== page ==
Have any suggestions for the 3 Count? Let me know via Twitter @plagiarismtoday.
Note: Since I’ve been away for a while due to Halloween and subsequent illness, I’m going to limit this column to just the past few days and go ahead with future ones on a day-to-day basis. For a more complete wrap up, check out the Copyright 2.0 Show, which will be recorded live tomorrow.
First off today, Zack Whittaker at CNet reports that Twitter has announced an update to its copyright policy that will identify tweets that have been removed due to copyright notices. The new system will not simply delete removed tweets but will replace it with a notice that the tweet was removed due to a copyright notice. Though the decision has been lauded by those seeking greater transparency in Twitter’s copyright system, the first “removed” tweet, including the one used in the linked article, was actually a faked by the user as a joke. This has been confirmed by Torrentfreak.
Next up today, Edvard Pettersson at Bloomberg Businessweek reports that, even as the courts put an end to one of the Superman cases, the other is now heading to the Court of Appeals. The heirs of Jerome Siegel, one of the co-creators of the original Superman stories, are having their appeal heard. The heirs wish to terminate the original 1938 copyright transfer to DC Comics and take control of either all or part of the iconic character. However, while the law allows for copyright terminations, in Siegel’s case, there are two potential wrinkles. The first is a 2006 agreement that was accepted, but never actually signed, between Siegel’s heirs and DC Comics. The other is the issue of whether the creation of the character was a work for hire and doesn’t qualify for termination. These are the matters before the court. The heirs of Joseph Shuster, the other co-creator, had their case tossed after it was found that one of them had made an agreement with DC Comics that waved their right to termination.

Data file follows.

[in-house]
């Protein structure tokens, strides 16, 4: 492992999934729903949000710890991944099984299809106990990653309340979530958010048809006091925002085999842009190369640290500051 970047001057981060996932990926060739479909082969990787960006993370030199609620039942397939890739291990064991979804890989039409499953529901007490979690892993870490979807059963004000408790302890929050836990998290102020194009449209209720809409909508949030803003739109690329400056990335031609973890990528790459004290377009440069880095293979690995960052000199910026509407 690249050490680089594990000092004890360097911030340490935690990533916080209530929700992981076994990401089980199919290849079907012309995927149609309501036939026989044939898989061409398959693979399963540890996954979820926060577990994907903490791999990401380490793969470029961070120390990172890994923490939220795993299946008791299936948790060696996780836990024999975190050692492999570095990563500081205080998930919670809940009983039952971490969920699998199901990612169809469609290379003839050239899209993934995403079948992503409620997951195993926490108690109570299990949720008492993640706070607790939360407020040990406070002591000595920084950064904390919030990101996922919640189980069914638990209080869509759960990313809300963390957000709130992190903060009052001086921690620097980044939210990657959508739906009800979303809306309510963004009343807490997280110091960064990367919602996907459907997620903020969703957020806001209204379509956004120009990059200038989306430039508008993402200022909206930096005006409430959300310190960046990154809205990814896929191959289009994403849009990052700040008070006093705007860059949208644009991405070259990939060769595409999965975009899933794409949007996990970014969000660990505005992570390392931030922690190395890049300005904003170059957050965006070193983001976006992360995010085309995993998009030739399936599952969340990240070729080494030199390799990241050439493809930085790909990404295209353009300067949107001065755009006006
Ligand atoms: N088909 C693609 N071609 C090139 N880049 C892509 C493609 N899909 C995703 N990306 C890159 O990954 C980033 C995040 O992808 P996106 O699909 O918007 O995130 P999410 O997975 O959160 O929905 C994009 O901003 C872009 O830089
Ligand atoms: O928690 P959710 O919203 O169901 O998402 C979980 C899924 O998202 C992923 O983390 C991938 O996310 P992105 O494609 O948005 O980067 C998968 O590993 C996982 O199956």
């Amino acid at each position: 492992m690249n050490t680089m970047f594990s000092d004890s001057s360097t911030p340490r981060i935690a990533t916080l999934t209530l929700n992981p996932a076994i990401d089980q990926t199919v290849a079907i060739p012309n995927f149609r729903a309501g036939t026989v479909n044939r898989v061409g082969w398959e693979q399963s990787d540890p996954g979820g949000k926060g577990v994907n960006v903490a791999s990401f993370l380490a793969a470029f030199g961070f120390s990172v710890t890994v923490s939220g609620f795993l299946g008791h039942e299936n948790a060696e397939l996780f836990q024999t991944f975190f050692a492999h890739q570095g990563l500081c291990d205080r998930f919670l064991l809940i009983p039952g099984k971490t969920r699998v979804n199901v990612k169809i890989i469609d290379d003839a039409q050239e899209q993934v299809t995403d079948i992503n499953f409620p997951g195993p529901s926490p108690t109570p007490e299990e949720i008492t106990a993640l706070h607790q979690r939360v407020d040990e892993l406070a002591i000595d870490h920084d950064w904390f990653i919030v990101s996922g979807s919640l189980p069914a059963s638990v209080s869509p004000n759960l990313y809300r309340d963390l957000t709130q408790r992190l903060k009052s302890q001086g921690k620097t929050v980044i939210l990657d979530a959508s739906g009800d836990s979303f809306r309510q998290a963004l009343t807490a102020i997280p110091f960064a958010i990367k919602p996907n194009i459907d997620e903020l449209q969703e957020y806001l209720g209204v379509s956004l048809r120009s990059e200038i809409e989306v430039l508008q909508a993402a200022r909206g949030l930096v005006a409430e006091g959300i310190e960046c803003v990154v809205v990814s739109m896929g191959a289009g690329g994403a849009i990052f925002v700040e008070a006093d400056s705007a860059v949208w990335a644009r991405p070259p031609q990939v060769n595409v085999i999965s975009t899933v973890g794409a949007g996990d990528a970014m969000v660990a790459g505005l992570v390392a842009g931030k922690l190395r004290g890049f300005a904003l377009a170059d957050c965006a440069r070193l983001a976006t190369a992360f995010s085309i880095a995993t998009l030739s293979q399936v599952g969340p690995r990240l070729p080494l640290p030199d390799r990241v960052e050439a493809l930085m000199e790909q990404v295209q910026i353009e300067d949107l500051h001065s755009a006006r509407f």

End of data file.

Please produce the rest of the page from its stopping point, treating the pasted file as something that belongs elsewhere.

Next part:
Finally today, Glenn Peoples at Billboard reports that, according to a study done by the magazine, Google is still struggling to keep copyright infringing sites out of the top results. The magazine searched for 30 different artists plus the phrase “MP3” and found that the highest legitimate result averaged 7.9, or the bottom of the front page, and the average location of a legal MP3 story was 11.75, or at the top of page two. Infringing sites made up the rest of the results The move comes after Google had promised to begin demoting domains that had received large numbers of takedown notices but, as Billboard notes, many of the sites that receive large amounts of copyright complaints are still ranking very highly. In good news for copyright holders, Billboard did say that the most targeted domain, Filestube.com, was rarely found in the tests.
That’s it for the three count today. We will be back tomorrow with three more copyright links. If you have a link that you want to suggest a link for the column or have any proposals to make it better. Feel free to leave a comment or send me an email. I hope to hear from you.
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